South Portland solicits planning help for Mill Creek Park
SOUTH PORTLAND — A process is underway that may produce a long-term plan for Mill Creek Park by next January.
Meanwhile, city leaders are shopping around for a new gazebo, which is expected to be installed this fall.
Earlier this month, the city began soliciting offers from landscaping companies to help the Friends of Mill Creek Park come up with a long-term care, maintenance and improvement plan for the 10-acre park between Broadway and Hinckley Drive.
The city's request for proposals indicates the group is particularly concerned about health and safety issues of the park's pond, which is overrun with ducks in the summer. Water quality is an issue, along with erosion along the banks and the safety of a pedestrian footbridge.
The group is also looking to improve lighting and accessibility.
Mill Creek Park is the only green space in the traditional downtown area, and is heavily used. Weddings are often performed in the park and the city sponsors weekly summer concerts. Summer usage culminates with the popular Art in the Park event.
The park is also heavily used in the winter by ice skaters and Christmas tree shoppers. The city also hosts an annual holiday celebration.
Development within the park has been an issue since establishment of the Maine Military Museum and Learning Center, which hopes to expand, and plans to create a Service Monument in a grassy open area near the Broadway Ocean Street intersection.
Friends co-Chairman John Ely said bringing in a landscape architect is vital to rekindling his group's efforts, which have stalled in recent months.
"The process of hiring on a landscape architect is vital, in our opinion," Ely said. "Without expert advice from consultants who are familiar with the various facets of a public park, with its multiple species of trees, plants and shrubs, water quality issues, and land use issues, I think we would be spinning our wheels."
The last park plan was done in 1978 and it recounts evolution of the park, which was a grist mill 1722, a landfill in the 1900s and then finally developed into a park honoring armed service members.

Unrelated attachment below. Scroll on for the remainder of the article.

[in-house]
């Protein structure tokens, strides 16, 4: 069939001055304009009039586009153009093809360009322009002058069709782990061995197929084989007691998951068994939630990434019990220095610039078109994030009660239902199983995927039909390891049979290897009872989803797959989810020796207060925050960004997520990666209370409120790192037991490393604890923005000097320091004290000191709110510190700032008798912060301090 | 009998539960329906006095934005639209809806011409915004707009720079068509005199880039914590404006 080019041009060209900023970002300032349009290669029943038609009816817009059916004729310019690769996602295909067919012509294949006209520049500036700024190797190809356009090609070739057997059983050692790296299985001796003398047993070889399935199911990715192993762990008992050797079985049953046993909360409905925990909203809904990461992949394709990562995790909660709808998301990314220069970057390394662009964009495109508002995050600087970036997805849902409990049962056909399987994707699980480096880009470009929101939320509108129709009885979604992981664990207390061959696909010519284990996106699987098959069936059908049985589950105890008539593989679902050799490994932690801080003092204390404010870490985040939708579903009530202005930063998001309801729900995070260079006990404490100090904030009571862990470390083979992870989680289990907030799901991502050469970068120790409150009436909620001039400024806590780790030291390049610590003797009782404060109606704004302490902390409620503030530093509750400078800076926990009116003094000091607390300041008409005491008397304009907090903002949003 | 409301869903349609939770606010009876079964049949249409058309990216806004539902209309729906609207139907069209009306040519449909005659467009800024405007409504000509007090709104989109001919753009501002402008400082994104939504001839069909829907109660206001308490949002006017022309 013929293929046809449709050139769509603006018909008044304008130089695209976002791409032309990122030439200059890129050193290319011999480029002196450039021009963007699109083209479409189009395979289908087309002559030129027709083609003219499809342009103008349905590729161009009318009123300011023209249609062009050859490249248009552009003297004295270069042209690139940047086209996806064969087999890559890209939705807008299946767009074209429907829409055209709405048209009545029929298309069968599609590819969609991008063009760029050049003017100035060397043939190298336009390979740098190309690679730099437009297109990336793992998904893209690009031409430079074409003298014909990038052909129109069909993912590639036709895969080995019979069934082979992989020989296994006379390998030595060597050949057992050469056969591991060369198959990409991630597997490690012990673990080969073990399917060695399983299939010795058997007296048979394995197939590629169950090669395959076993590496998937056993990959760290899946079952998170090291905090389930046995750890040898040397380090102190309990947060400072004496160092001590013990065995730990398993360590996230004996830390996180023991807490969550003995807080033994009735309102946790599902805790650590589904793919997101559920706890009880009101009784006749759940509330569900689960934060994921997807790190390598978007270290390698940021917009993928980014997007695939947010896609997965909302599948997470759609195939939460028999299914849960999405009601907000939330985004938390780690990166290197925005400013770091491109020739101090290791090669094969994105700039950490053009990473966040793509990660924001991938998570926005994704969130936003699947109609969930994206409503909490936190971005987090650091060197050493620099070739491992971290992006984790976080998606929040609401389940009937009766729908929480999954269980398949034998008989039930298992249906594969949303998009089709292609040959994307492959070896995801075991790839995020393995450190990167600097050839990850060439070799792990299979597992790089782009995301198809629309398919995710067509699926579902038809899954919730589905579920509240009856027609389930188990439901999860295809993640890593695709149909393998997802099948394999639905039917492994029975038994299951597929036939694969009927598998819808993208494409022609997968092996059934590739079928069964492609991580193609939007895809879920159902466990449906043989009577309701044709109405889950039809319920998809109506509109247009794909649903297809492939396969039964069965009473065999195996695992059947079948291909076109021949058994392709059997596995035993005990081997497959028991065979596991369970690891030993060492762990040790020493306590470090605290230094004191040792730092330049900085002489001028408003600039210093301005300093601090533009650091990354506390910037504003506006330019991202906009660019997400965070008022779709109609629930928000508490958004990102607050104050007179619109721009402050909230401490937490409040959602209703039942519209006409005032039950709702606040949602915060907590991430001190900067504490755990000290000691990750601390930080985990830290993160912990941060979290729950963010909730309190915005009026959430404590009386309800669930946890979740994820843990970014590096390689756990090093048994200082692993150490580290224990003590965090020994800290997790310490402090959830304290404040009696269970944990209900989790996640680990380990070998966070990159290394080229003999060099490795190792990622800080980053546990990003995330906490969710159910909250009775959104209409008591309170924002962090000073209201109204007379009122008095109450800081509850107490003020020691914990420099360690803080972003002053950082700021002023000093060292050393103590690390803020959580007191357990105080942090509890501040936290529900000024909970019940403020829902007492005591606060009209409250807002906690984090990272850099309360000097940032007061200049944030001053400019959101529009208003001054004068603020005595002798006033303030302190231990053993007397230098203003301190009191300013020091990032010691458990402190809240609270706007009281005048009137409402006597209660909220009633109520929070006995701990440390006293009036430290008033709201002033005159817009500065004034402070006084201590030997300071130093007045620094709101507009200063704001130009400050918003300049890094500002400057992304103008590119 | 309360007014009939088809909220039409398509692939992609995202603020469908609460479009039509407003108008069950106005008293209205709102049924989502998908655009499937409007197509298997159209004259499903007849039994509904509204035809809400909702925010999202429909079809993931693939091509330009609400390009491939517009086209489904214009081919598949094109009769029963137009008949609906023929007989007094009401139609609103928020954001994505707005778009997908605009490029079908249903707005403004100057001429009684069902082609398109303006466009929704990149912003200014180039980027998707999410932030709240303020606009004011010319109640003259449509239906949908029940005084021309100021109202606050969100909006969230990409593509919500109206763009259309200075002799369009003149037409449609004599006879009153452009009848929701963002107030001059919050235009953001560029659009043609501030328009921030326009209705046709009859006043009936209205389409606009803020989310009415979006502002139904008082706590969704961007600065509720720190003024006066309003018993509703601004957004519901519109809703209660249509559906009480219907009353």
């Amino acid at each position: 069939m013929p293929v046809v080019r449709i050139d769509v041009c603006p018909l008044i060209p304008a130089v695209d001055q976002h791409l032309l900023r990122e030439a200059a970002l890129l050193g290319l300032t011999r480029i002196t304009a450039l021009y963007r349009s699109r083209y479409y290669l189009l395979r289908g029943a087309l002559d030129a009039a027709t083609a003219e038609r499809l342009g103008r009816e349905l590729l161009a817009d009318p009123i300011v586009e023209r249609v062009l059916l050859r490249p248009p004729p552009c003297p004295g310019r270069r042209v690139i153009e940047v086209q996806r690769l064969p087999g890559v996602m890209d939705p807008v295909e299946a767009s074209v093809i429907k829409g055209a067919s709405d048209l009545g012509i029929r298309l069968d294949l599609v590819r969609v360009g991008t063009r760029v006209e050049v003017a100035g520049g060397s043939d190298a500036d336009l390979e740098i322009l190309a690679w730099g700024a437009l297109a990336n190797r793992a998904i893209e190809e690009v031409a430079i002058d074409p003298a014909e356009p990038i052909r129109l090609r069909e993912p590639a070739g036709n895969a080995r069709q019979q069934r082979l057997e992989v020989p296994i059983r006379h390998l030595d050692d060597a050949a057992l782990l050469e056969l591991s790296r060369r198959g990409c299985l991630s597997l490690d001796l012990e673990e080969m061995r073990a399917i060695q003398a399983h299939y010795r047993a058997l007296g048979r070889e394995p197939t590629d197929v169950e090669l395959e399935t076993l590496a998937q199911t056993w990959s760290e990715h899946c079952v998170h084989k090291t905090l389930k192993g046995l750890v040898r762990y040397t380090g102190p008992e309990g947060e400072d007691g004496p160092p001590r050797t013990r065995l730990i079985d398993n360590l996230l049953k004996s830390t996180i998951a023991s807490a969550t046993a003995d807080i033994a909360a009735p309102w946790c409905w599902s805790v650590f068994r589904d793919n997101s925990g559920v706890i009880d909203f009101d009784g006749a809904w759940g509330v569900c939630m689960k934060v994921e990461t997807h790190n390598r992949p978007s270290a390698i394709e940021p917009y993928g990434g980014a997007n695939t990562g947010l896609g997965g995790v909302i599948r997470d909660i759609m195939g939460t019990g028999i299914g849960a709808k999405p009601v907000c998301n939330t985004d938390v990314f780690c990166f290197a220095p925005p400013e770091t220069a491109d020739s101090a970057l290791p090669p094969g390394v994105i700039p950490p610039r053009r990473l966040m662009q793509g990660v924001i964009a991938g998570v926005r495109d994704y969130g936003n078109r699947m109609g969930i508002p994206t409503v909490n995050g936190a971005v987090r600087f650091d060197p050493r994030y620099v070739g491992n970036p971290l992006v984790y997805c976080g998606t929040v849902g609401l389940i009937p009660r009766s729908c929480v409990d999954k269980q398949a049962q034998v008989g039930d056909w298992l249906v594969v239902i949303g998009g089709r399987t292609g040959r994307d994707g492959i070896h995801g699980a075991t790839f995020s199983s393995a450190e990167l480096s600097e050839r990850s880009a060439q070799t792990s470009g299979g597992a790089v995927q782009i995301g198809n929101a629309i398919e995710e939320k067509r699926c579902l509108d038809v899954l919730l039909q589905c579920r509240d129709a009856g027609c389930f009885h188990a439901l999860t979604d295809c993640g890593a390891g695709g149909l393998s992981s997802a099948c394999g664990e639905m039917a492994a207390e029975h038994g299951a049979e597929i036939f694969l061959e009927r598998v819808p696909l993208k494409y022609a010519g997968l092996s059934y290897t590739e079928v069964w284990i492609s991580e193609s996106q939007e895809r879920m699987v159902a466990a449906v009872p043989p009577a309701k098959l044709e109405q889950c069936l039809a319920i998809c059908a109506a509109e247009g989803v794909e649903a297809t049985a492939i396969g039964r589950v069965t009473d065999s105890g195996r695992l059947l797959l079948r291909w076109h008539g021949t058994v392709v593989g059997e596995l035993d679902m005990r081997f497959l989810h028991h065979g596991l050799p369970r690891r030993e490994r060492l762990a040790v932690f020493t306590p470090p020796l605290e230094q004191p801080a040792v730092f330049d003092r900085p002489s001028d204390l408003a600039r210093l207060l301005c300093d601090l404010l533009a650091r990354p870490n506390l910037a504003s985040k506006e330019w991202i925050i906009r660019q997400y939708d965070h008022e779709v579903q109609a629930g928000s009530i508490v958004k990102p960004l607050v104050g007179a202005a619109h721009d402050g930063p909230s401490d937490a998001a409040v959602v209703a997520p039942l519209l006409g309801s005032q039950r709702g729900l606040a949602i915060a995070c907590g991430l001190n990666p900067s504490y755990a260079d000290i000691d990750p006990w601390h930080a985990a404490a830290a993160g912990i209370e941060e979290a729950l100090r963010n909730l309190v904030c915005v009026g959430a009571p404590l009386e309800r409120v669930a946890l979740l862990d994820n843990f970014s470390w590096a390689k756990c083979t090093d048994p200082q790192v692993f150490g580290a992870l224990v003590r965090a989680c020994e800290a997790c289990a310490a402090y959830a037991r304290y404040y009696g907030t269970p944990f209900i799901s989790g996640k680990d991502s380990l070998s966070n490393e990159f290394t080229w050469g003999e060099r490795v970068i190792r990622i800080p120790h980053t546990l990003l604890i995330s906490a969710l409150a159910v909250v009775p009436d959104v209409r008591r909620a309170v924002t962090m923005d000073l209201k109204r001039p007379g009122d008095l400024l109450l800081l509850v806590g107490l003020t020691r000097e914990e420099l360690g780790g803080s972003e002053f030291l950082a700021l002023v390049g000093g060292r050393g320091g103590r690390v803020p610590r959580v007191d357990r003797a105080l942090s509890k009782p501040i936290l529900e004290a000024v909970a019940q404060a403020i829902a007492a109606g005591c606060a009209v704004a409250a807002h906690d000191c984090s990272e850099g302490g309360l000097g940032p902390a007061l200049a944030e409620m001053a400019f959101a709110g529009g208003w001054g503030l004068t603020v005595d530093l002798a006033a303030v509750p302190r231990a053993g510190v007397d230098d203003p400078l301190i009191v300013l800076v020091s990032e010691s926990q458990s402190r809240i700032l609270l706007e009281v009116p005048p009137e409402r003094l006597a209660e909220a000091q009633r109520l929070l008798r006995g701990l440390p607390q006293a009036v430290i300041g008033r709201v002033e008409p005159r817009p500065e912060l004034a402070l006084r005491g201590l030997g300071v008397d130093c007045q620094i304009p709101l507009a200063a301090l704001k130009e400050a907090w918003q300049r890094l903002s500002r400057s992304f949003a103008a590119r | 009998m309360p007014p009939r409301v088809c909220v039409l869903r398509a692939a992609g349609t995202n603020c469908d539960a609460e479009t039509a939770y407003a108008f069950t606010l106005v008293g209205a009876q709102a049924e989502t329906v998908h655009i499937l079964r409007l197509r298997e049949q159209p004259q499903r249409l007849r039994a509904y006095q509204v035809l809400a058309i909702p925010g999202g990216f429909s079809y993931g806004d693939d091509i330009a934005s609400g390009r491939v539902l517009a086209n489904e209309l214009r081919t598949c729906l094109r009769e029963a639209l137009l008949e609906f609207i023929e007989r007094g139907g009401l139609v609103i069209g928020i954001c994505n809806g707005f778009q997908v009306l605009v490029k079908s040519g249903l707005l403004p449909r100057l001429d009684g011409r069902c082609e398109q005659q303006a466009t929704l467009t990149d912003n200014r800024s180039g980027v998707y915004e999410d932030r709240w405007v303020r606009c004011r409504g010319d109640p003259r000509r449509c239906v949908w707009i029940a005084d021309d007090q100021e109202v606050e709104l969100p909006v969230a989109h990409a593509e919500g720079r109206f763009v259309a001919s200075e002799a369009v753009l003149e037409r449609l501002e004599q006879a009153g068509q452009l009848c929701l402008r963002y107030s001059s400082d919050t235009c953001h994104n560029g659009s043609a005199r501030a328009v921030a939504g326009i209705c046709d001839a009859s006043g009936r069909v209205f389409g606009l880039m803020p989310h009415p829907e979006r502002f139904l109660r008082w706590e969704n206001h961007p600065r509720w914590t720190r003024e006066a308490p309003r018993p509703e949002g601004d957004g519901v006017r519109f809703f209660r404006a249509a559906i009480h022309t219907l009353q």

Since that time, the park has undergone significant changes. Ely said the friends expect to use that 1978 plan as a template, removing recommendations that are no longer pertinent and accounting for activities that now take place in the park, such as the Rotary's annual sale of Christmas trees.
City Manager Jim Gailey said there is about $85,000 in grant funding available for the group's efforts, but most of that will be spent on a new, handicapped-accessible gazebo.
The friends group, however, has also started looking for funding from outside groups. With the help of the South Portland Land Trust, the groups recently received aid from Macy's "Save Some Green" campaign.
Co-Chairwoman Stephanie Gilbert said the group received about $3,000 from Macy's and has also received a $2,500 from Bangor Savings Bank.
The city is asking the landscape architects to consult with a variety of stakeholders throughout the process. Those stakeholders include the friends, Knightville-Mill Creek Neighborhood Association, the city manager, city planner and the Planning Board.
The landscapers are expected to publicly present their plan in January 2010.